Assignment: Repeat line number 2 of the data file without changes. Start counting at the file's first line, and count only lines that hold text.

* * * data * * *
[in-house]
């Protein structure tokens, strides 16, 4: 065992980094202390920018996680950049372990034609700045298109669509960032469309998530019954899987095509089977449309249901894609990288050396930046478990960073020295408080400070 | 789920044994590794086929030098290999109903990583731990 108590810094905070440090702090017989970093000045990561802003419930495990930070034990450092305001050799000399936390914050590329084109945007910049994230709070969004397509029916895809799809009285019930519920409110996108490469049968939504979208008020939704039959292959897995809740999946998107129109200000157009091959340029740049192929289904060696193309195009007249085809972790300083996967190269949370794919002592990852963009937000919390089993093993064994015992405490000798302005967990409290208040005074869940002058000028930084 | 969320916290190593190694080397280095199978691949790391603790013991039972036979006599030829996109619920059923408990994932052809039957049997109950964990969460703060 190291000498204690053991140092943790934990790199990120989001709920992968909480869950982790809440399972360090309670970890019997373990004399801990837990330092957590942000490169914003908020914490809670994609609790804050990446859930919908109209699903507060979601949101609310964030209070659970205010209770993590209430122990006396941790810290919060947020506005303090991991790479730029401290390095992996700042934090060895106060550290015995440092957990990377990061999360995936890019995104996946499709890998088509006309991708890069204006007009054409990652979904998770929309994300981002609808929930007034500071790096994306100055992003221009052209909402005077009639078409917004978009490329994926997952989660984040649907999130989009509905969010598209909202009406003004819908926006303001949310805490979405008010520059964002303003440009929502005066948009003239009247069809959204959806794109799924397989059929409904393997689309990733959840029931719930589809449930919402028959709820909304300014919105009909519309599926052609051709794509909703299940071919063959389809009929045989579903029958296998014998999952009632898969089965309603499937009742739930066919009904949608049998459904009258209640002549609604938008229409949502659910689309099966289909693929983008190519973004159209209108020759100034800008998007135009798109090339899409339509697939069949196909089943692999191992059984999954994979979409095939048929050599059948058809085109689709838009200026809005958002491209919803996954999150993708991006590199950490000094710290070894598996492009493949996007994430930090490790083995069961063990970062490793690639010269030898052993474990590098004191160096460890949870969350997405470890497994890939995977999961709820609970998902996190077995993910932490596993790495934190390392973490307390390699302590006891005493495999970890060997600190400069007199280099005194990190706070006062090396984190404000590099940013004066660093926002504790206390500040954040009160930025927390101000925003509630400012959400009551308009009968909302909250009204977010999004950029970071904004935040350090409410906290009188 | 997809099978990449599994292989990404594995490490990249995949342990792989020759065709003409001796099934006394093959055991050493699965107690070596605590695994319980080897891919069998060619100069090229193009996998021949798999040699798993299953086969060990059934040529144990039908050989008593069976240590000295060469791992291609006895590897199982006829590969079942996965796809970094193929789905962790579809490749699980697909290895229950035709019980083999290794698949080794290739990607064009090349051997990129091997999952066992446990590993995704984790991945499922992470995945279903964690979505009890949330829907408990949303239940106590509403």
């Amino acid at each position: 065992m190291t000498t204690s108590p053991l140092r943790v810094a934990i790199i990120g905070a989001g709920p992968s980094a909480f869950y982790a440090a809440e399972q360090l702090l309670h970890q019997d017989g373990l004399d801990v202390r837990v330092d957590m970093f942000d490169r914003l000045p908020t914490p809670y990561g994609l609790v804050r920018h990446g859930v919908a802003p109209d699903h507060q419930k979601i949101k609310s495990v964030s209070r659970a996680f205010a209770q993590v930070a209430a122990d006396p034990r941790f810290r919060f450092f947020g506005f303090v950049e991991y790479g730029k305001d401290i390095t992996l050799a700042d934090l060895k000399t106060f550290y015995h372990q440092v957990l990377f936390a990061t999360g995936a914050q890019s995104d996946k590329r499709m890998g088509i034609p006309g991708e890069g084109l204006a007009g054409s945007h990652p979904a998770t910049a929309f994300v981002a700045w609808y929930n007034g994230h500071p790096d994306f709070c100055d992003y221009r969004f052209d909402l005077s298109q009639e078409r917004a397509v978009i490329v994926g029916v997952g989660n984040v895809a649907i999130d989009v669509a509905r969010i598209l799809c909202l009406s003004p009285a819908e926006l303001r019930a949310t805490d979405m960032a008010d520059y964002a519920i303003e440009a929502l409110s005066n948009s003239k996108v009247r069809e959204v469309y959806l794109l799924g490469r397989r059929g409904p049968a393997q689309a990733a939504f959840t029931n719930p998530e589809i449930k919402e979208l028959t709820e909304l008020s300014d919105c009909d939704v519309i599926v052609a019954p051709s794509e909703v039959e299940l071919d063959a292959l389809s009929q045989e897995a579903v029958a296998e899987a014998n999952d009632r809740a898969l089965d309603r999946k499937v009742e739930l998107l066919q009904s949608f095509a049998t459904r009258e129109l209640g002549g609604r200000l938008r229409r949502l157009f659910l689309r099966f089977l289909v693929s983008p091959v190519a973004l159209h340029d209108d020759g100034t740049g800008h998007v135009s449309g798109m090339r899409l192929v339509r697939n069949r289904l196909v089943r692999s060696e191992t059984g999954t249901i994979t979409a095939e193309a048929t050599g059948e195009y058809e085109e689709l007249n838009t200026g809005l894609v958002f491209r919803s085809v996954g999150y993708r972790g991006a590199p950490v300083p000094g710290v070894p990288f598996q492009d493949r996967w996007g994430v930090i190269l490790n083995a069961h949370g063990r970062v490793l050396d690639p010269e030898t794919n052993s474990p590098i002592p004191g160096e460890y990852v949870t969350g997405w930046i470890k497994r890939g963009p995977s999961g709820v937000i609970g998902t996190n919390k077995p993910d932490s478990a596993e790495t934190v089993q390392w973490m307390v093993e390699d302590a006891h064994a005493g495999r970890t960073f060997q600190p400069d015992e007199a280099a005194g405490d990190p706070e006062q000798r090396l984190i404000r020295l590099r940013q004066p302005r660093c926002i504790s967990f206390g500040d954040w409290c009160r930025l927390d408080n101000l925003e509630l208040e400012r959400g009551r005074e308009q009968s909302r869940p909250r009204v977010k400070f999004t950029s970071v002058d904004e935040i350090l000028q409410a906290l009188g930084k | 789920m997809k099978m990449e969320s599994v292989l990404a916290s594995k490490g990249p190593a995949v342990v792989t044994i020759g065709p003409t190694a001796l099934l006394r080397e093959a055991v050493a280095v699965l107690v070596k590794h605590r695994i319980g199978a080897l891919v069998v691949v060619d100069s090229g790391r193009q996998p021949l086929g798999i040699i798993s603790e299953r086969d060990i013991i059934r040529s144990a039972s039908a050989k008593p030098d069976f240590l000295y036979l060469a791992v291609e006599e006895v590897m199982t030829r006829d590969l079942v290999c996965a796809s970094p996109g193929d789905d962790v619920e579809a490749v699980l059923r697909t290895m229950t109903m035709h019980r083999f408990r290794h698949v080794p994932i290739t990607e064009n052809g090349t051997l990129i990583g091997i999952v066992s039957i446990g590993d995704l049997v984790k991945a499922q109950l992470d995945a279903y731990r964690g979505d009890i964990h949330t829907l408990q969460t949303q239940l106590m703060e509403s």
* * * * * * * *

């Protein structure tokens, strides 16, 4: 065992980094202390920018996680950049372990034609700045298109669509960032469309998530019954899987095509089977449309249901894609990288050396930046478990960073020295408080400070 | 789920044994590794086929030098290999109903990583731990 108590810094905070440090702090017989970093000045990561802003419930495990930070034990450092305001050799000399936390914050590329084109945007910049994230709070969004397509029916895809799809009285019930519920409110996108490469049968939504979208008020939704039959292959897995809740999946998107129109200000157009091959340029740049192929289904060696193309195009007249085809972790300083996967190269949370794919002592990852963009937000919390089993093993064994015992405490000798302005967990409290208040005074869940002058000028930084 | 969320916290190593190694080397280095199978691949790391603790013991039972036979006599030829996109619920059923408990994932052809039957049997109950964990969460703060 190291000498204690053991140092943790934990790199990120989001709920992968909480869950982790809440399972360090309670970890019997373990004399801990837990330092957590942000490169914003908020914490809670994609609790804050990446859930919908109209699903507060979601949101609310964030209070659970205010209770993590209430122990006396941790810290919060947020506005303090991991790479730029401290390095992996700042934090060895106060550290015995440092957990990377990061999360995936890019995104996946499709890998088509006309991708890069204006007009054409990652979904998770929309994300981002609808929930007034500071790096994306100055992003221009052209909402005077009639078409917004978009490329994926997952989660984040649907999130989009509905969010598209909202009406003004819908926006303001949310805490979405008010520059964002303003440009929502005066948009003239009247069809959204959806794109799924397989059929409904393997689309990733959840029931719930589809449930919402028959709820909304300014919105009909519309599926052609051709794509909703299940071919063959389809009929045989579903029958296998014998999952009632898969089965309603499937009742739930066919009904949608049998459904009258209640002549609604938008229409949502659910689309099966289909693929983008190519973004159209209108020759100034800008998007135009798109090339899409339509697939069949196909089943692999191992059984999954994979979409095939048929050599059948058809085109689709838009200026809005958002491209919803996954999150993708991006590199950490000094710290070894598996492009493949996007994430930090490790083995069961063990970062490793690639010269030898052993474990590098004191160096460890949870969350997405470890497994890939995977999961709820609970998902996190077995993910932490596993790495934190390392973490307390390699302590006891005493495999970890060997600190400069007199280099005194990190706070006062090396984190404000590099940013004066660093926002504790206390500040954040009160930025927390101000925003509630400012959400009551308009009968909302909250009204977010999004950029970071904004935040350090409410906290009188 | 997809099978990449599994292989990404594995490490990249995949342990792989020759065709003409001796099934006394093959055991050493699965107690070596605590695994319980080897891919069998060619100069090229193009996998021949798999040699798993299953086969060990059934040529144990039908050989008593069976240590000295060469791992291609006895590897199982006829590969079942996965796809970094193929789905962790579809490749699980697909290895229950035709019980083999290794698949080794290739990607064009090349051997990129091997999952066992446990590993995704984790991945499922992470995945279903964690979505009890949330829907408990949303239940106590509403």